#6 posted 08-24-2014 08:09 PM

Also, this tree is probably only 8”-10” in diameter, would you say that is even worth the trouble? Remember, I am not trying to make a profit here, but if I can only get 3 2×4s worth of wood out of the deal, it would sort of be a bummer.

-- The Wood Is Your Oyster

View Wildwood's profile

Wildwood

1060 posts in 801 days


#7 posted 08-24-2014 09:17 PM

Now the real answer to your dilemma is take up woodturning to maximize use of the tree. All those wood chips you generate make excellent mulch everything else makes great fire wood.

-- Bill

View Nubsnstubs's profile

Nubsnstubs

184 posts in 396 days


#8 posted 08-24-2014 09:23 PM

You can smoke with it too, but it’s kinda hard to roll.
Buy a lathe, and start making bowls.. Pecan is beautiful when formed into something that doesn’t look like a piece of wood. ................ Jerry (in Tucson)

-- Jerry (in Tucson)

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TheWoodenOyster

898 posts in 601 days


#9 posted 08-24-2014 11:26 PM

Oh no. The turners are attacking! I can’t fend them off much longer!!! The draw is so strong!!! Must…Not…Buy…Lathe…!!!!

-- The Wood Is Your Oyster

View Ub1chris's profile

Ub1chris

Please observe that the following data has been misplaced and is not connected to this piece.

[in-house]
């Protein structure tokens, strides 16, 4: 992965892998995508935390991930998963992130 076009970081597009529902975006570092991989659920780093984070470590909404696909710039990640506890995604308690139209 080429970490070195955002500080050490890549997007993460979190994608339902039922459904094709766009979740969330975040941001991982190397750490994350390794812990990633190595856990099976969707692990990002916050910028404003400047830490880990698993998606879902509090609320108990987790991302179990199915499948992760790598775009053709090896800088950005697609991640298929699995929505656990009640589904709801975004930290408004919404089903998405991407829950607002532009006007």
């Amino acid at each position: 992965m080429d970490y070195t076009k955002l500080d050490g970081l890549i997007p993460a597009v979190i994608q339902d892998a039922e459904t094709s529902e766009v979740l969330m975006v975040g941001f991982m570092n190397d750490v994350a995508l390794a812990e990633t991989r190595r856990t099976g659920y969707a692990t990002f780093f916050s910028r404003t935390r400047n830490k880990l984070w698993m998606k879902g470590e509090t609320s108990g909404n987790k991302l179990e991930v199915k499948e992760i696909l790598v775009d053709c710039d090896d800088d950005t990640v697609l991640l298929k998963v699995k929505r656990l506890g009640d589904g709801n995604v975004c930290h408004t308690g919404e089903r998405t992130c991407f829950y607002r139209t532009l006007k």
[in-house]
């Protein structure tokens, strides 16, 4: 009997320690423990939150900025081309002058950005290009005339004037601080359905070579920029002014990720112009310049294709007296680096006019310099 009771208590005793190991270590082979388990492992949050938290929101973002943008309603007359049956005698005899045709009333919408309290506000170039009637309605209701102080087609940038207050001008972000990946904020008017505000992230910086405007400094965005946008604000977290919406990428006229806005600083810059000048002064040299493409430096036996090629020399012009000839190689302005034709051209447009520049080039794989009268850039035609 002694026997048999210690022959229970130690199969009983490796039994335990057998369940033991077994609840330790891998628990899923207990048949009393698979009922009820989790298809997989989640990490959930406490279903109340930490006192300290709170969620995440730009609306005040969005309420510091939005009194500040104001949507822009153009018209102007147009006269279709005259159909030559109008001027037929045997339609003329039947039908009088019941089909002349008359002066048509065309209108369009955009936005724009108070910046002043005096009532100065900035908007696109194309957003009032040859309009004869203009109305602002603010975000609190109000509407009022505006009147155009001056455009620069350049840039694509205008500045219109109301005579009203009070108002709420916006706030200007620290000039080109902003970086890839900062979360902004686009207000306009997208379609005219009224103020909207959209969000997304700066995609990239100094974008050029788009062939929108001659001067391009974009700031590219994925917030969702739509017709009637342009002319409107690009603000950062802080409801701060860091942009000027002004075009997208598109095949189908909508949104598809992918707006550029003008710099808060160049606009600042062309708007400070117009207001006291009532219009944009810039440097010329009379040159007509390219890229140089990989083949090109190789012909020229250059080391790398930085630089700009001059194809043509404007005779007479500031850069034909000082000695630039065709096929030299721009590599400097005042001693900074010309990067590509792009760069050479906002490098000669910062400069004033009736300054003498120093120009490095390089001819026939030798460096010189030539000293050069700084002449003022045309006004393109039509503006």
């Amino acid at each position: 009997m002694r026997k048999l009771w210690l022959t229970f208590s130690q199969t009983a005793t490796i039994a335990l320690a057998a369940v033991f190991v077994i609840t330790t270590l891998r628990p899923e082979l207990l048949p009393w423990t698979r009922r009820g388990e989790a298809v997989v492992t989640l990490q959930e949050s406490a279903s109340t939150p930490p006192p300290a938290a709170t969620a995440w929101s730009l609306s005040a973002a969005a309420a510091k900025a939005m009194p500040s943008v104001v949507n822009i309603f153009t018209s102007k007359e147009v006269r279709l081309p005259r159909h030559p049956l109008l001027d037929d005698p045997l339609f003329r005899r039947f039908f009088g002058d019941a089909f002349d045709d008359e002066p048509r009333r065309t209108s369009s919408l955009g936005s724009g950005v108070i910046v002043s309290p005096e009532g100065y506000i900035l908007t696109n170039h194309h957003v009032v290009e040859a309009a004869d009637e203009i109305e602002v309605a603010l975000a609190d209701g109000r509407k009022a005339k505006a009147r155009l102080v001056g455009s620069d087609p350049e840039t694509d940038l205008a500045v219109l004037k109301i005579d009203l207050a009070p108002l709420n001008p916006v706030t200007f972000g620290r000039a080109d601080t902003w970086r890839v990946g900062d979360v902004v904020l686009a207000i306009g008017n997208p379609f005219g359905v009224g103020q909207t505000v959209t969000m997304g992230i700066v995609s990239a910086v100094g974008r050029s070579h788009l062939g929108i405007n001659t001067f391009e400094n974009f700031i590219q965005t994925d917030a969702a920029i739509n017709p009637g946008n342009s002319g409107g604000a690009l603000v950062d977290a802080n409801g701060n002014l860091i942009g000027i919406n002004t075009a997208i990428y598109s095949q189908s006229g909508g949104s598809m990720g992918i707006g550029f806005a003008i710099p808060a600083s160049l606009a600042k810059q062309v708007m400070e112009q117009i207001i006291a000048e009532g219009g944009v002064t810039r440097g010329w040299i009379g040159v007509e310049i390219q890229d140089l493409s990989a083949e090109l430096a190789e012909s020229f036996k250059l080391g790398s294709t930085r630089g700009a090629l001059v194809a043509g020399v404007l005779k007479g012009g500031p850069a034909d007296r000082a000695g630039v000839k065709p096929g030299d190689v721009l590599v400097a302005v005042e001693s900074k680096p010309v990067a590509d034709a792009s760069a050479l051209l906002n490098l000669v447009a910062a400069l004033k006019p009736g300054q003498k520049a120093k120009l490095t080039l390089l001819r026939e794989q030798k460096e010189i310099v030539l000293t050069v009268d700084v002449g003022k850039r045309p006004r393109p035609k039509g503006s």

14 posts in 46 days


#10 posted 08-24-2014 11:33 PM

I just picked up some logs from a neighbour who had a tree taken down. There’s 2 logs, each about 18” diameter by 5 ft long. It’s only red oak, and looks less than perfect, but the price was right. I too will be trying the whole log to lumber to woodworking thing for the first time. We’ll see how it goes…..

And I don’t own a lathe :)

Chris

View TheFridge's profile

TheFridge

845 posts in 152 days


#11 posted 08-25-2014 12:12 AM

Pecan is great for smokin or cooking over.

-- "We build our workshops. Then we enjoy the fruits of our labor by laboring for more fruits." - Me

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TheWoodenOyster

898 posts in 601 days


#12 posted 08-25-2014 12:19 AM

No worries. If I don’t end up milling the tree, it will still be put to good use in the pit.

-- The Wood Is Your Oyster

View WDHLT15's profile

WDHLT15

1142 posts in 1142 days


#13 posted 08-25-2014 12:37 AM

Latex paint is a poor end sealer.

-- Danny Located in Perry, GA. Forester. Wood-Mizer LT15 Sawmill. Nyle L53 Dehumidification Kiln

View Ub1chris's profile

Ub1chris

14 posts in 46 days


#14 posted 08-25-2014 02:04 AM

I thought it had to be milled right away. Is it better if it dries in log firm for a while first?

View TheWoodenOyster's profile

TheWoodenOyster

898 posts in 601 days


#15 posted 08-25-2014 02:21 AM

WDHLT15: Seems like you are one of the gurus on this topic.

What is the best thing to seal the ends with? Should I just go ahead and get the anchorseal?

Also, How long is realistic to wait before milling? Turns out the log is about 12” in diameter. I know monte said a couple of years, but I may be dead from poor dust collection by then. Could I reasonably do it sooner than that?

-- The Wood Is Your Oyster